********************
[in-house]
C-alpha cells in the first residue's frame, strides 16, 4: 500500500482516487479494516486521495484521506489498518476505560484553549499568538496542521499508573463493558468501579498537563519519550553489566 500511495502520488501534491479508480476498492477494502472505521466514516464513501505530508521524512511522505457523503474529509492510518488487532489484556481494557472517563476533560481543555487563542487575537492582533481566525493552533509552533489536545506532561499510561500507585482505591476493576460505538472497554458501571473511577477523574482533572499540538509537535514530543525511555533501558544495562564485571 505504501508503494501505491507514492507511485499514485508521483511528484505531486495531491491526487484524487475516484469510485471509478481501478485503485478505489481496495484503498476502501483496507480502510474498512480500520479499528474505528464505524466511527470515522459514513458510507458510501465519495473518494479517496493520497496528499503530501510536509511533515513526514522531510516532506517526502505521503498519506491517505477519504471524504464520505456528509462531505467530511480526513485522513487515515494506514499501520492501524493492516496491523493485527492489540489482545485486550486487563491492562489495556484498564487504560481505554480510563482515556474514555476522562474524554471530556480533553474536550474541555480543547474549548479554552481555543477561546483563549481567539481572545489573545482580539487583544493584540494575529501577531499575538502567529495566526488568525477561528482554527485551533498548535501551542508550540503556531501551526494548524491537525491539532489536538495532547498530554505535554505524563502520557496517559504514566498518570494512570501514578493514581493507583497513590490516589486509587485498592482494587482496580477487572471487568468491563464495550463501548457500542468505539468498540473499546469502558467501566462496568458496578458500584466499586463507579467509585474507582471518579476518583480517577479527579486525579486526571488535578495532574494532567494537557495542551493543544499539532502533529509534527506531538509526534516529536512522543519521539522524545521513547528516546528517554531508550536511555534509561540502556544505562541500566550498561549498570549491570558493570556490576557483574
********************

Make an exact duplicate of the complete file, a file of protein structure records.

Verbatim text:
[in-house]
C-alpha cells in the first residue's frame, strides 16, 4: 500500500482516487479494516486521495484521506489498518476505560484553549499568538496542521499508573463493558468501579498537563519519550553489566 500511495502520488501534491479508480476498492477494502472505521466514516464513501505530508521524512511522505457523503474529509492510518488487532489484556481494557472517563476533560481543555487563542487575537492582533481566525493552533509552533489536545506532561499510561500507585482505591476493576460505538472497554458501571473511577477523574482533572499540538509537535514530543525511555533501558544495562564485571 505504501508503494501505491507514492507511485499514485508521483511528484505531486495531491491526487484524487475516484469510485471509478481501478485503485478505489481496495484503498476502501483496507480502510474498512480500520479499528474505528464505524466511527470515522459514513458510507458510501465519495473518494479517496493520497496528499503530501510536509511533515513526514522531510516532506517526502505521503498519506491517505477519504471524504464520505456528509462531505467530511480526513485522513487515515494506514499501520492501524493492516496491523493485527492489540489482545485486550486487563491492562489495556484498564487504560481505554480510563482515556474514555476522562474524554471530556480533553474536550474541555480543547474549548479554552481555543477561546483563549481567539481572545489573545482580539487583544493584540494575529501577531499575538502567529495566526488568525477561528482554527485551533498548535501551542508550540503556531501551526494548524491537525491539532489536538495532547498530554505535554505524563502520557496517559504514566498518570494512570501514578493514581493507583497513590490516589486509587485498592482494587482496580477487572471487568468491563464495550463501548457500542468505539468498540473499546469502558467501566462496568458496578458500584466499586463507579467509585474507582471518579476518583480517577479527579486525579486526571488535578495532574494532567494537557495542551493543544499539532502533529509534527506531538509526534516529536512522543519521539522524545521513547528516546528517554531508550536511555534509561540502556544505562541500566550498561549498570549491570558493570556490576557483574